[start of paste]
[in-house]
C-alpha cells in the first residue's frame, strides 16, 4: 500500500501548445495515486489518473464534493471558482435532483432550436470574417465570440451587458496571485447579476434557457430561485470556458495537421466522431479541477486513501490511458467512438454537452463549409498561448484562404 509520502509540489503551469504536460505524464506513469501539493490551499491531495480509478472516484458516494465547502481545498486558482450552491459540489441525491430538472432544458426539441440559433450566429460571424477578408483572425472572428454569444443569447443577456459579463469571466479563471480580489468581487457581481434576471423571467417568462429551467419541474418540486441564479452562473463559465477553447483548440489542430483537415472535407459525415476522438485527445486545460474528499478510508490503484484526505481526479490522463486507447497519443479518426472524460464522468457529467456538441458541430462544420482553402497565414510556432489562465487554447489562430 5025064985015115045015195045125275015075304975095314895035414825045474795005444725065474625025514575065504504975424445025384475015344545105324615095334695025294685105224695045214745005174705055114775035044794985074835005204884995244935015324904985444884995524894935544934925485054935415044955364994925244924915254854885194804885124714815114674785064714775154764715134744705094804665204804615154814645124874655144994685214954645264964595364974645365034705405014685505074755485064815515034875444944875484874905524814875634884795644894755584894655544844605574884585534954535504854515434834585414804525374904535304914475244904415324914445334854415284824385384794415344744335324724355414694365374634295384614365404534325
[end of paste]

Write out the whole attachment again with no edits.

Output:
[in-house]
C-alpha cells in the first residue's frame, strides 16, 4: 500500500501548445495515486489518473464534493471558482435532483432550436470574417465570440451587458496571485447579476434557457430561485470556458495537421466522431479541477486513501490511458467512438454537452463549409498561448484562404 509520502509540489503551469504536460505524464506513469501539493490551499491531495480509478472516484458516494465547502481545498486558482450552491459540489441525491430538472432544458426539441440559433450566429460571424477578408483572425472572428454569444443569447443577456459579463469571466479563471480580489468581487457581481434576471423571467417568462429551467419541474418540486441564479452562473463559465477553447483548440489542430483537415472535407459525415476522438485527445486545460474528499478510508490503484484526505481526479490522463486507447497519443479518426472524460464522468457529467456538441458541430462544420482553402497565414510556432489562465487554447489562430 5025064985015115045015195045125275015075304975095314895035414825045474795005444725065474625025514575065504504975424445025384475015344545105324615095334695025294685105224695045214745005174705055114775035044794985074835005204884995244935015324904985444884995524894935544934925485054935415044955364994925244924915254854885194804885124714815114674785064714775154764715134744705094804665204804615154814645124874655144994685214954645264964595364974645365034705405014685505074755485064815515034875444944875484874905524814875634884795644894755584894655544844605574884585534954535504854515434834585414804525374904535304914475244904415324914445334854415284824385384794415344744335324724355414694365374634295384614365404534325